Alibi V.27 No.7 • Feb 15-21, 2018 

Show Up!

Such Great Gigs

“Come out now,” they’ll say

Levi Platero
Levi Platero
Courtesy of the artist
“When you are out there on the road/ For several weeks of shows/ And when you scan the radio/ I hope this song will guide you home/ They will see us waving from such great heights/ ‘Come down now,’ they'll say/ But everything looks perfect from far away/ ‘Come down now,’ but we'll stay …”—from “Such Great Heights,” by The Postal Service.

Briefly stated: Los Beatles made a film called Magical Mystery Tour, in which our favorite drug-addled moptops drive all over Britain in a magic bus. The bus stops here and there and hilarity ensues. One time it makes a detour so that John and George can go see a burlesque show. A band called the Bonzo Dog Band is playing a song called “Death Cab for Cutie” at that concert-within-a-concert part of the film. Meanwhile in reality, somewhere in the future, another beloved moptop, this one named Ben Gibbard, seizes on that moment and decides that he’s a gonna call his band Death Cab For Cutie. They practically re-invent a thing called emo, with their startling, from the heart tuneage. Then Ben splits for a while and really does re-invent emo with another project he fancies. They’re called The Postal Service. They write beautiful, art-damaged songs like the one I quoted above. Put that in your pipe and smoke it as you journey out into our local music scene this weekend, all the while thinking about life on the road, great heights and most importantly, never coming down because of a thing called music.

The Postal Service: “Such Great Heights”

Friday

The Jir Project
The Jir Project
Courtesy of the artist
Straight outta Diné Bikéyah, Levi Platero emerged as an important interpreter of the electrified blues—through the guitar—while still an adolescent. He and his family left the Rez and toured practically everywhere to prove that contention; a little later in his young life, Levi played mostly rock guitar before recently returning to New Mexico and a solo career that kicks ass. His 2017 single, “Take Me Back” won awards and re-established the guitarist as a regional force to be reckoned with. Platero and his band have a gig at big ole Burt’s Tiki Lounge (515 Central Ave. NW) on Friday, Feb. 16 and damn it if you shouldn’t go to hear some of the sweetest, saddest most rocked out axe-handling this side of the river Pecos. That’s right, it’s Tejano blues-rock and Platero kills it better than you could slay an armadillo on the road to Lubbock. On top of that smoldering pile of sweet Texas fire, local rockin’ bluesmen The Jir Project—guitarist Jir Anderson, percussionist Kendall Bell and bassist Douglas Bellen—perform a set that may include hard-rockin’ epics from their latest record, The Pueblo, like “Hummingbird or “Diamond Ring.” One can only hope. The openers are that funky Duke City-brand pop duo you’ve seen all over the teevee news but still haven’t heard yet, ALCHEMIE. 9pm • $5 • 21+.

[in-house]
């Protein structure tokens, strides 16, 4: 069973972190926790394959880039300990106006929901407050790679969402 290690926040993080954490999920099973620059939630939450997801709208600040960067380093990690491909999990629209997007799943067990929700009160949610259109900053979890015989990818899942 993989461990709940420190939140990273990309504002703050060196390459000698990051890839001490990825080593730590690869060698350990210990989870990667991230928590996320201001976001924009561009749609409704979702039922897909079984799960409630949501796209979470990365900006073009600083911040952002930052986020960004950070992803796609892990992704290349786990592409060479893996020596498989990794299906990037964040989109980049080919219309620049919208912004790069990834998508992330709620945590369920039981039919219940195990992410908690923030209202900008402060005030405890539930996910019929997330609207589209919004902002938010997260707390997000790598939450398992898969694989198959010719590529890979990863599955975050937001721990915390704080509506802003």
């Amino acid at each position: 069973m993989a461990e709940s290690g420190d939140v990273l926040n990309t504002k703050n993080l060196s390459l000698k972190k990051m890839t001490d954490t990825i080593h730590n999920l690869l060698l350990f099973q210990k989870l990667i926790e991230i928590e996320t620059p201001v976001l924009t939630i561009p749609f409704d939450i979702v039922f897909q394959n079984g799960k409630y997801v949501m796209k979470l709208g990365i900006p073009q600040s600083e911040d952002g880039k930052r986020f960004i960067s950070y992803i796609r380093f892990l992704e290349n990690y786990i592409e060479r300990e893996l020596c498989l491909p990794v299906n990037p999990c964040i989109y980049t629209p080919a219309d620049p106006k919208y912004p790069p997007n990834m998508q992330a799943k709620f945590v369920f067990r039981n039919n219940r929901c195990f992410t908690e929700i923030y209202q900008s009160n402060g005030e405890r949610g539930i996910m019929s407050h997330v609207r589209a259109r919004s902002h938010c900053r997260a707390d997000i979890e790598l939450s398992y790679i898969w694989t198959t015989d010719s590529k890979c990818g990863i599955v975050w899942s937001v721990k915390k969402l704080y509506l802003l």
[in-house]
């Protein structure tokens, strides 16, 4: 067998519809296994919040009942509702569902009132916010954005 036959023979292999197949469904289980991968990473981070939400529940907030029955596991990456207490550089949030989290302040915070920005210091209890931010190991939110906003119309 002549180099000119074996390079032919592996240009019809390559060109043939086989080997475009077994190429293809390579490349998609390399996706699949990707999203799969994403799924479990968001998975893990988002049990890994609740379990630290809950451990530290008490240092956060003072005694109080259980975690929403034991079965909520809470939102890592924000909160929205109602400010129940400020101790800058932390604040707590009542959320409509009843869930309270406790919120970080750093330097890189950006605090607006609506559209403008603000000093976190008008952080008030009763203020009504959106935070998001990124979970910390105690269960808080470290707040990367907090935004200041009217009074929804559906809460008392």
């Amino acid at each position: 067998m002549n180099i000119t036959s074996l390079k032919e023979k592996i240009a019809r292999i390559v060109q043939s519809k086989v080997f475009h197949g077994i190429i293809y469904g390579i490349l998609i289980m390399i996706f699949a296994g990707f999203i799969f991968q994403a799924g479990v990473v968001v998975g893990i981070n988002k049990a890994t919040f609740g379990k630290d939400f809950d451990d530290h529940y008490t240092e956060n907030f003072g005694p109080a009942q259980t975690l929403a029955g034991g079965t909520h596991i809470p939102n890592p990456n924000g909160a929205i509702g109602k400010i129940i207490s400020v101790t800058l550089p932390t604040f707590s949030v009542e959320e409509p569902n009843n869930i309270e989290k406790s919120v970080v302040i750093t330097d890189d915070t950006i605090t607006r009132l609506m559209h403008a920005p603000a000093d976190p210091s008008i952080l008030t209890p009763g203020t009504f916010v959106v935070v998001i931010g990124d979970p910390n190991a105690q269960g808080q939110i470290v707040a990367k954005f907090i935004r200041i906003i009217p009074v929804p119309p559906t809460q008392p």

Levi Platero: “Take Me Back”

Saturday

Dwight Yoakum
Dwight Yoakum
Courtesy of the artist
When I asked my partner if I should cover the Dwight Yoakum concert at Route 66 Casino Legends Theater (14500 Central Ave. SW) on Saturday, Feb. 17, she said, “Fuck yeah, he’s a real dude!” And indeed he is. It’s totally sick how Yoakum steered Country Western music away from a shiny plastic replica of itself and back towards a rich redneck reality in the ’80s with hilariously hep honky tonk tunes about cars and guitars. That punk rock attitude mixed up with the keen Bakersfield-bent aesthetics of Buck Owens himself gave country back its soul and sold millions and millions of records in the process. If you haven’t ever listened to Hillbilly Deluxe or Buenas Noches from a Lonely Room—and even if you have—haul your ass out to the casino just west of here, on the highway to Califas, to get a load of one of the most amazing countrified crooner-guitarists to come outta the woods since Elvis Presley marched outta there with Hank Williams’ head on a stick. Serio. Give it a listen, carnales! 8pm • $40 to $79 • All-ages.
Dwight Yoakum: “Johnson’s Love”

Sunday

Manhigh
Manhigh
Courtesy of the Manhigh project
Dearest Show Up! readers: If you would like to kindly rock the fuck out this weekend, please hold it all in until Sunday night and then freak out in a Moonage Daydream on Sunday, Feb. 18 at the Moonlight Lounge (120 Central Ave. SW). That’s when for realz punk rockers Jason Paul and the Know It Alls crash land in our town to perform arcane sonic rituals designed to turn your brain into a type of quantuum goo that can defy space and time. Fronted by a dude that actually gets to hang out with Mike Watt in beautiful San Pedro, Calif., this acclaimed yet seriously thrashed out ensemble will be joined in their cacophonous endeavors by some real local heros. I don’t know much about openers Fad Vandals and Arcade Rivals—unless they ring me back before press time and the clocks ticking, dudes—but that’s okay because I can tell you plenty about Manhigh. That’s the name of a new outfit that includes Ray Gutierrez. You remember him don’t you? He and his peers were pretty much responsible for invigorating Burque’s punk scene in the early ’90s with a thing called Resin Records. Gutierrez was in one of the label’s star vehicles, a heady, sludgy, deliriously intense ensemble known as allucaneat. Now he’s back and jamming with Gabriel Gambino on vocals and guitar and Gambino’s wife Gabrielle on bass. They totally rock! Of course, Ray is still blowing things up with his drum sticks and Gambino’s guitar playing is explosively tight and tasty. And you can go boom too, faithful Alibi reader, but you have to get thee to this gig first. Keep that in mind before you get torched on Saturday night at the Doctor Jeep show. 8pm • $5 • 21+

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